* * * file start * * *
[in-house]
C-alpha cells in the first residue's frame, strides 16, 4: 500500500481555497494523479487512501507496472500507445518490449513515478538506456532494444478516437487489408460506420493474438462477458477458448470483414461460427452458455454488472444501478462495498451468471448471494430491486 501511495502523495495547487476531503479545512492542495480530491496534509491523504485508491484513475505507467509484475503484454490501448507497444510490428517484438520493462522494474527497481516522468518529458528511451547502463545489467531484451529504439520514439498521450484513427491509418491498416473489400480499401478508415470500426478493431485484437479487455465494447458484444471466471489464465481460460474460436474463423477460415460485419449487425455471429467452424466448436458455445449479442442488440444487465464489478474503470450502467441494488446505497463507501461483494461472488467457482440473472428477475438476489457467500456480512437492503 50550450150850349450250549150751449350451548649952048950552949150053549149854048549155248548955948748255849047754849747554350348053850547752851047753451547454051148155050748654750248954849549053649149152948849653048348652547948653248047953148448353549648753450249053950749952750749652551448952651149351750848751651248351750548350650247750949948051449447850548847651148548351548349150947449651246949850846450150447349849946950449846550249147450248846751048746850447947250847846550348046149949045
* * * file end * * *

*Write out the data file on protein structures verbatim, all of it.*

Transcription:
[in-house]
C-alpha cells in the first residue's frame, strides 16, 4: 500500500481555497494523479487512501507496472500507445518490449513515478538506456532494444478516437487489408460506420493474438462477458477458448470483414461460427452458455454488472444501478462495498451468471448471494430491486 501511495502523495495547487476531503479545512492542495480530491496534509491523504485508491484513475505507467509484475503484454490501448507497444510490428517484438520493462522494474527497481516522468518529458528511451547502463545489467531484451529504439520514439498521450484513427491509418491498416473489400480499401478508415470500426478493431485484437479487455465494447458484444471466471489464465481460460474460436474463423477460415460485419449487425455471429467452424466448436458455445449479442442488440444487465464489478474503470450502467441494488446505497463507501461483494461472488467457482440473472428477475438476489457467500456480512437492503 50550450150850349450250549150751449350451548649952048950552949150053549149854048549155248548955948748255849047754849747554350348053850547752851047753451547454051148155050748654750248954849549053649149152948849653048348652547948653248047953148448353549648753450249053950749952750749652551448952651149351750848751651248351750548350650247750949948051449447850548847651148548351548349150947449651246949850846450150447349849946950449846550249147450248846751048746850447947250847846550348046149949045